Secure a local veterinarian appointment for a wellness exam within a few days of bringing home your new family member. Starting your vet search and making that first appointment should be done before the dog is in your possession. Good vets get booked up early!

  • Ideally your vet will have familiarity with the JA breed. See Raising Your Japanese Akita Puppy Series for suggestions on how to identify a well qualified vet. If you already have an established relationship with a vet who hasn’t had much experience with the breed, be proactive, speak up and let the doctor know what you’ve learned on your own. What you know may be the clue that’s needed in a life or death situation for your Japanese Akita.
  • Locate the nearest 24-hr emergency vet and your local poison control number and always keep their numbers handy. Make sure everyone in the household has access to this information. This safety principle also goes for the breeder’s contact information in case of non-urgent healthcare situations. Reputable breeders are happy to offer suggestions or advice to their puppy owners.
  • Be aware of any current local canine disease outbreak and consult with your vet on preventative measures.
  • Vaccinations
    • Many members and breeders follow standard vet recommendations and experience no ill effects, but some JA are more sensitive to vaccines and medicines. Please discuss potential side effects with your vet if you have concerns.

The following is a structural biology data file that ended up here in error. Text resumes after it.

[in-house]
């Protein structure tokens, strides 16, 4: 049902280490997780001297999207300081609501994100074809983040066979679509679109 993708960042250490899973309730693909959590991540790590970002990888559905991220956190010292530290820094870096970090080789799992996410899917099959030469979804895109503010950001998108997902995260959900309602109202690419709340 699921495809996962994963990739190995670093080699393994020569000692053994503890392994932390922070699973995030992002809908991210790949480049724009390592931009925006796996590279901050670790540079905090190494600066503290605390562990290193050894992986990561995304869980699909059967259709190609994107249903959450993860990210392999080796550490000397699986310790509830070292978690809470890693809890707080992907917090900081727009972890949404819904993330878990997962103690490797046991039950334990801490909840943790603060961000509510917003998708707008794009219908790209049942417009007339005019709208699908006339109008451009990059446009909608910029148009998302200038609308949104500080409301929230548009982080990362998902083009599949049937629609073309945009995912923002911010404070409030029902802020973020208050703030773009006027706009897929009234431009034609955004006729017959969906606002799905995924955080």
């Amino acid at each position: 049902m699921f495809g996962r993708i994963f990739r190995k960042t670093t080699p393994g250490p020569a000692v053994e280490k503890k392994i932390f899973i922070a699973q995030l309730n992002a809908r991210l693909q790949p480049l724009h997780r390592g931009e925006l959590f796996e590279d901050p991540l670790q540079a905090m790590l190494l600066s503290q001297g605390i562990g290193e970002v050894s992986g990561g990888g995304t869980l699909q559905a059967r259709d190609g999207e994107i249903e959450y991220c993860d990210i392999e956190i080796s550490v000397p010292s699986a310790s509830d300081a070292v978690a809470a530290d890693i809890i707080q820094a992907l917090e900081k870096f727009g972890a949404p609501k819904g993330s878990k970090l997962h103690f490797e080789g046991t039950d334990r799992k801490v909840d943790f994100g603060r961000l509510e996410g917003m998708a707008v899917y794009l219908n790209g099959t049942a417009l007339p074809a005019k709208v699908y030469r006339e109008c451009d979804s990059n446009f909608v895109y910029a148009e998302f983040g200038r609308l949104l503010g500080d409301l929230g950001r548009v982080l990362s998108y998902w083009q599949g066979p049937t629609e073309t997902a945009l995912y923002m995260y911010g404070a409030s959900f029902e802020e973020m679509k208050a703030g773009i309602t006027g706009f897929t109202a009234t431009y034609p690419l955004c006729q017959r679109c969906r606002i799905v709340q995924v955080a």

• (If allowable by law) Reference Dodd’s protocols if minimal vaccination is desirable or advised by your vet.
  • Microchip
    • Puppies do most of their growing between 4 and 8 months old. Vets generally do not chip the puppies until they are more than 6 months old, as chips can migrate towards the joints as the puppy grows.

Pest control/prevention

  • If you are bringing home a puppy, check with the breeder to see if de-wormer was already administered and inform vet to avoid a double dose.
  • Your vet should be able to prescribe age-appropriate Rx for pest control/prevention of heartworm, fleas and/or ticks. Again, some JA may be more sensitive to pest control/prevention medication. Please discuss potential side effects with your vet.
    • Avoid oral three-in-one flea/tick/heartworm medications as a few members’ dogs have experienced neurological side effects with certain brand name medications prescribed by well-meaning vets.

Dental hygiene. There will come a day when despite your best efforts to maintain your doggy’s dental hygiene at home, your vet may suggest dental cleaning or dental X-rays to enhance your dog’s dental health. The majority of DVMs will only perform the most thorough form of dental cleaning and X-rays while a dog is under anesthesia.

  • Keep in mind that dental x-rays cannot be performed thoroughly on animals who are not under sedation, so developing or prevalent problems (e.g., bone loss) cannot be diagnosed.
  • Please avoid the non-anesthetic route. Although the risks involved with anesthesia are avoided, the cleaning is only cosmetic and any problems below the gum line are not addressed, where periodontal disease is active. The American Veterinary Dental College (AVDC) details some of the disadvantages of non-anesthetic cleanings such as accidental aspiration of bacteria being scaled away from their teeth. Please see dental scaling.

Shopping List:

  • Choose a vet for primary care
  • Locate nearby 24/7 emergency vet hospitals
  • Pest control

Back to New JA Owner Checklist